Lacerations result from penetrating trauma. Severe lacerations can slice through muscles, tendons, or even ligaments. In some cases, doctors can simply close the wound, and the soft tissues will heal on their own.
However, doctors may perform surgery when the nerves controlling the muscles get lacerated. In nerve graft surgery, doctors use a section of a nerve from a cadaver or elsewhere in your body to replace a damaged nerve segment.
Strains and Sprains
A strain happens when you suffer a hyperextension injury of your muscles or tendons.
Symptoms of a strain include:
- Muscle pain
- Swelling and stiffness near the injury
- Muscle spasms
Strains usually heal in four to six weeks with home care. Doctors rarely operate on a strained muscle or tendon unless it involves a full-thickness tear in a major muscle group.
For example, a doctor may surgically repair a torn muscle or tendon in the rotator cuff to restore as much function to your shoulder as possible. This differs from a sprain, in which you hyperextend a ligament.
A sprain can cause:
- Joint pain
- Swelling in the injured joint
- Limited range of motion
- Popping in the joint during the injury
Most sprains also heal with home care. But when a sprain involves a full-thickness tear of a ligament, doctors will often recommend surgical repair of the ligament.
Since ligaments hold bones together at joints, you might have impaired movement while you heal from a torn ligament. A torn ligament in your knee or ankle might limit your ability to stand or walk, while a similar injury in your shoulder may prevent you from being able to lift your arm.
When you tear cartilage, you impair the function of the joint.
Some symptoms of torn cartilage include:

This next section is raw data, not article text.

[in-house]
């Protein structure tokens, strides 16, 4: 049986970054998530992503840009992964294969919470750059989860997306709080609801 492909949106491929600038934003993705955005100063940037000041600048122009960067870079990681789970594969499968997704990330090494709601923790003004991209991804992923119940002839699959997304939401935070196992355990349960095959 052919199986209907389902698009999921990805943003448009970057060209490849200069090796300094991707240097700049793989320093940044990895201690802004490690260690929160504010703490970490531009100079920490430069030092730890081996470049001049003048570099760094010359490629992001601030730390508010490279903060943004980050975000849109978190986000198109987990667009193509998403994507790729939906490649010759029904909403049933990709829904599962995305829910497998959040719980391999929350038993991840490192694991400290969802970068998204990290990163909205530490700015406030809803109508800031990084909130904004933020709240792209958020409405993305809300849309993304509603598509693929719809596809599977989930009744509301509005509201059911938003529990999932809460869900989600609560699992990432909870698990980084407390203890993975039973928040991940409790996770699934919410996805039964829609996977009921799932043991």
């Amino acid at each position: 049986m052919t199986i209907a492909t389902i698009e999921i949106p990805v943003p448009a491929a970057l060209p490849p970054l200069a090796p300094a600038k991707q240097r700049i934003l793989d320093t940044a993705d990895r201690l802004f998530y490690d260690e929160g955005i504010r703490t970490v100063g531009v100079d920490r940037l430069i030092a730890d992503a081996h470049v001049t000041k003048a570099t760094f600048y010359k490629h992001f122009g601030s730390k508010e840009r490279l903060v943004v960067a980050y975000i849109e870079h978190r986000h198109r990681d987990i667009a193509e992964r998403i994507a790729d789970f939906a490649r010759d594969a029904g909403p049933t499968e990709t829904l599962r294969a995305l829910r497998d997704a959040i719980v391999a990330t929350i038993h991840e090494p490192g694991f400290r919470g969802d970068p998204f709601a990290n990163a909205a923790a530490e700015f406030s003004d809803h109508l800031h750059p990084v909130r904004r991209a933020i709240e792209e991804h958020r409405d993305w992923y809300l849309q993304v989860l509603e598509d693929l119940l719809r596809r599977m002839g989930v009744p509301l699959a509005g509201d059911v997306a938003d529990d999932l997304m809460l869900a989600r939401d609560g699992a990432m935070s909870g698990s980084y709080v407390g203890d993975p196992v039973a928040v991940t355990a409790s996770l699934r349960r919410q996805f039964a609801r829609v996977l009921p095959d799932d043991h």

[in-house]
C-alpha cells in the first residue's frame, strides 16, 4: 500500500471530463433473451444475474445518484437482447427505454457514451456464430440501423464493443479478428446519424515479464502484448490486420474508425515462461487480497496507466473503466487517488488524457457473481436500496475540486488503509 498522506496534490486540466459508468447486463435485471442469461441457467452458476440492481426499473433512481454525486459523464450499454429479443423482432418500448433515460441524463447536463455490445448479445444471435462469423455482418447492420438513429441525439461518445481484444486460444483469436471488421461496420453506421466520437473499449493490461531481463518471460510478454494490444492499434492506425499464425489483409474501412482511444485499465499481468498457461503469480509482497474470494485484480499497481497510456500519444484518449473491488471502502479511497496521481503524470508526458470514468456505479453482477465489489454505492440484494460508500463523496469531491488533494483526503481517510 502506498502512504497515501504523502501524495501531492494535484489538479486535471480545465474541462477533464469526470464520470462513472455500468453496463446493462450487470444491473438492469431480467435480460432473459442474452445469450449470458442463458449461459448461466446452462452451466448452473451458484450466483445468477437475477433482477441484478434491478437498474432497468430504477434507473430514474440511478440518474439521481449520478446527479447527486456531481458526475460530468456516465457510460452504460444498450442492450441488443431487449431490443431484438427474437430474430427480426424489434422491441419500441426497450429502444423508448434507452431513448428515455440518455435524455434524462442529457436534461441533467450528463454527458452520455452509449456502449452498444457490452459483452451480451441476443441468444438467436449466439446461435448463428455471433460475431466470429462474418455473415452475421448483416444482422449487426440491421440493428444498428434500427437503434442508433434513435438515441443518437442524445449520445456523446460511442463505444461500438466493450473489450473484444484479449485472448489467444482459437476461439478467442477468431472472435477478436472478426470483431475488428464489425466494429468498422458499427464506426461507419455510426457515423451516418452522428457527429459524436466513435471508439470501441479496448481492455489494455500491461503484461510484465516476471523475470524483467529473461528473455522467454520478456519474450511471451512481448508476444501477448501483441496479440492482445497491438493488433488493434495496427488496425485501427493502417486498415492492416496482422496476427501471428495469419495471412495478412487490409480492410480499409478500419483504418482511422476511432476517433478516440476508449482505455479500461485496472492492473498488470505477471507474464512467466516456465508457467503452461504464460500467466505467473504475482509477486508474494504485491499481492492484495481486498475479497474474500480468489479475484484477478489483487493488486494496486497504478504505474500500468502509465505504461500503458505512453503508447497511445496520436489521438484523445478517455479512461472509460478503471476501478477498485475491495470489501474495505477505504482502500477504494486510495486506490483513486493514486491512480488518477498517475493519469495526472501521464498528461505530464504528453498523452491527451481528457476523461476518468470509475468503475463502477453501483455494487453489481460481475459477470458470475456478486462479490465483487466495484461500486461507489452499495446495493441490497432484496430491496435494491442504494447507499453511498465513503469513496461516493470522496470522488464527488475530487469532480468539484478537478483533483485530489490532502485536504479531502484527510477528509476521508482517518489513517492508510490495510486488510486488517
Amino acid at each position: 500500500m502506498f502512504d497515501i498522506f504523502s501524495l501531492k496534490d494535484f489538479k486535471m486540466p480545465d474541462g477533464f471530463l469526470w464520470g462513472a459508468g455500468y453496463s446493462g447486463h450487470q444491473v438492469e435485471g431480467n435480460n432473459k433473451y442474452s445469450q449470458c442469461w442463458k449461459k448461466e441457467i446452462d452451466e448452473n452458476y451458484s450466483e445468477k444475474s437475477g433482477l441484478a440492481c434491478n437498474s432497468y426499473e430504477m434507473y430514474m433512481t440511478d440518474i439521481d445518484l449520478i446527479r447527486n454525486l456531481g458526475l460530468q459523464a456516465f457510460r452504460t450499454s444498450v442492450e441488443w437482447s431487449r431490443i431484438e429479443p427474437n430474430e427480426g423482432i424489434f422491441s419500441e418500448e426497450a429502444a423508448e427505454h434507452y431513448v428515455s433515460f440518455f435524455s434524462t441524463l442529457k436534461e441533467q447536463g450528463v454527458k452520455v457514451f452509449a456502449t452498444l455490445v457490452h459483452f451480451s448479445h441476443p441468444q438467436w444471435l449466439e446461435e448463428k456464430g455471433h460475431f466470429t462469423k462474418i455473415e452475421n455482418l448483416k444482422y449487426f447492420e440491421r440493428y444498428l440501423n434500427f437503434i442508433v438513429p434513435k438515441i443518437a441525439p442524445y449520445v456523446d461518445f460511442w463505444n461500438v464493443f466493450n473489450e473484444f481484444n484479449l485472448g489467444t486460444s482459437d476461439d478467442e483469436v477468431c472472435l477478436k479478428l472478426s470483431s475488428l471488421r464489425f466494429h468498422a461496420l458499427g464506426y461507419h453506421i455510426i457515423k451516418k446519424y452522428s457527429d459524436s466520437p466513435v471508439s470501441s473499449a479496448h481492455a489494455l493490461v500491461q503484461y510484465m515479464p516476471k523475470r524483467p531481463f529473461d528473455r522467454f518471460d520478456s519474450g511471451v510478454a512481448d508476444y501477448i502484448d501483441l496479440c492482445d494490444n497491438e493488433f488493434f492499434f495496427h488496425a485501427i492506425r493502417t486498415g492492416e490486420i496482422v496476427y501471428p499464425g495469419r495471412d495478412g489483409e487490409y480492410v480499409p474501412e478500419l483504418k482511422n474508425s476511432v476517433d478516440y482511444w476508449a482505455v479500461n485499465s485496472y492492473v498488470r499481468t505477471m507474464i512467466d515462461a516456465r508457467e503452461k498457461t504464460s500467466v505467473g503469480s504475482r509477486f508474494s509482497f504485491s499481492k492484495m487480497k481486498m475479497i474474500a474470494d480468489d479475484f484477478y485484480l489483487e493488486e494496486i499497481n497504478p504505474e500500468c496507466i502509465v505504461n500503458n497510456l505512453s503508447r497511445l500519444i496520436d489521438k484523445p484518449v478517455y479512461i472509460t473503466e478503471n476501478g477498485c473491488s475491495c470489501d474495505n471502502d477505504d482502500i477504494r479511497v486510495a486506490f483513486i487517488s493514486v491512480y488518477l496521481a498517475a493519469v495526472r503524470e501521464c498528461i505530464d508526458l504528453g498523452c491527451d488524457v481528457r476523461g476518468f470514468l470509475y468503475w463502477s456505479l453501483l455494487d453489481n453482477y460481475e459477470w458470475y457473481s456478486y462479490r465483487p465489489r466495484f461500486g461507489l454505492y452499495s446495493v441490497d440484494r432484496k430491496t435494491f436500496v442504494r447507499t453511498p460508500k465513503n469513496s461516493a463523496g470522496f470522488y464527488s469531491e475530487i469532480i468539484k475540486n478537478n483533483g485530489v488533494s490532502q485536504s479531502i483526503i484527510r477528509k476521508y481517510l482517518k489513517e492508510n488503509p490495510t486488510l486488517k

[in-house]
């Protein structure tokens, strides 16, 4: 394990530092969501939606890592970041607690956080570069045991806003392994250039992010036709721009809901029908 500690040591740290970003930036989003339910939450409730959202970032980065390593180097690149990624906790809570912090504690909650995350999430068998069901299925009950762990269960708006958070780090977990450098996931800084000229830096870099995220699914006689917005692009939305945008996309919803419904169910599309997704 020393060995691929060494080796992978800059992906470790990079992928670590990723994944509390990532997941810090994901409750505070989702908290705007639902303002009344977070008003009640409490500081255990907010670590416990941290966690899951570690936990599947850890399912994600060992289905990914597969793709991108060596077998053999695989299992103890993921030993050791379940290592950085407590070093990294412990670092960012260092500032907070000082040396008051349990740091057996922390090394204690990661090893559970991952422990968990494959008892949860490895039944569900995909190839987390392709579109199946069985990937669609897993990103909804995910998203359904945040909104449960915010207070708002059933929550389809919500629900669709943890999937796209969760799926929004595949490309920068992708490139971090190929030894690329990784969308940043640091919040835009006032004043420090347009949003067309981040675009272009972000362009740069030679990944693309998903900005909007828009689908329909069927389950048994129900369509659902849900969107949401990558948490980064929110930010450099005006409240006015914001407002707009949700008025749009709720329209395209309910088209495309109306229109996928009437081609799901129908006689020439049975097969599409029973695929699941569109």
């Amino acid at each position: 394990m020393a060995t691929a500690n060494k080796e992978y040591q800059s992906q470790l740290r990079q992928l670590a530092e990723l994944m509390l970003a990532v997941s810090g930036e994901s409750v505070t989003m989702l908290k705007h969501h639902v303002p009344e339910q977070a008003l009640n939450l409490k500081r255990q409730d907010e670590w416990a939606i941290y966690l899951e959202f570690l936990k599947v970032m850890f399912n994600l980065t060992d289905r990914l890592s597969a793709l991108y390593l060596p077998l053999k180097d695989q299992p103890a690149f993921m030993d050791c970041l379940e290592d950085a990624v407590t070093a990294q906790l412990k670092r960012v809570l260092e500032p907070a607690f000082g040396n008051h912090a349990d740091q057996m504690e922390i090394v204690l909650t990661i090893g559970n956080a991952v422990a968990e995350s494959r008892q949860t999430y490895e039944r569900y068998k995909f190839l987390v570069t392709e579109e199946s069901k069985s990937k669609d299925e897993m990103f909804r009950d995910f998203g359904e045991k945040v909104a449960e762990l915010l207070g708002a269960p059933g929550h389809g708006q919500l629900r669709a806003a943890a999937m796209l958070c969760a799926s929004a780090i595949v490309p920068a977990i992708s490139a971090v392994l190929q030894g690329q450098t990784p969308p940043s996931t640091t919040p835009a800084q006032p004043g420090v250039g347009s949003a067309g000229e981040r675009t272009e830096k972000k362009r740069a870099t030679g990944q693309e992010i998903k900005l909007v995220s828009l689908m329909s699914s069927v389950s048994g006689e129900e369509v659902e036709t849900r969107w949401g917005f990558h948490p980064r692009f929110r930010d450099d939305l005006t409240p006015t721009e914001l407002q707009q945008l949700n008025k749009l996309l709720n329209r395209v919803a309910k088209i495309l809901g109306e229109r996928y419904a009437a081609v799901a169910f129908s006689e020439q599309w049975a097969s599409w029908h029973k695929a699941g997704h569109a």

- Hitch in the joint motion
- Clicking as you move the joint
Cartilage can heal, but it heals very slowly. In the meantime, you will likely need to limit your activities. If the joint has loose cartilage floating in it after your injury, doctors may recommend surgery to remove it.
How Can You Get Compensation for a Soft Tissue Injury?
After a soft tissue injury, you can get compensation by proving that someone else’s negligence caused your accident. If your injuries resulted from a slip and fall, you can seek compensation if the property owner or occupant failed to reasonably protect your safety.
Florida uses a no-fault auto insurance system for car accident injuries. After a car accident, you can seek compensation from your PIP policy regardless of who may have been at fault. But if you can prove negligence and that your soft tissue injury is significant and permanent, you can often seek greater compensation with a claim against the at-fault driver.
If you prove negligence, you can get compensated for your economic and non-economic losses. Economic damages include the financial costs of your injury, such as your medical expenses and lost income. Non-economic damages include the effect of your injuries on your mental and physical well-being, such as pain, suffering, and disability.
A soft tissue injury can cause extreme pain and require months or even years to heal. While you recover, you might need to change your job or even stop working altogether.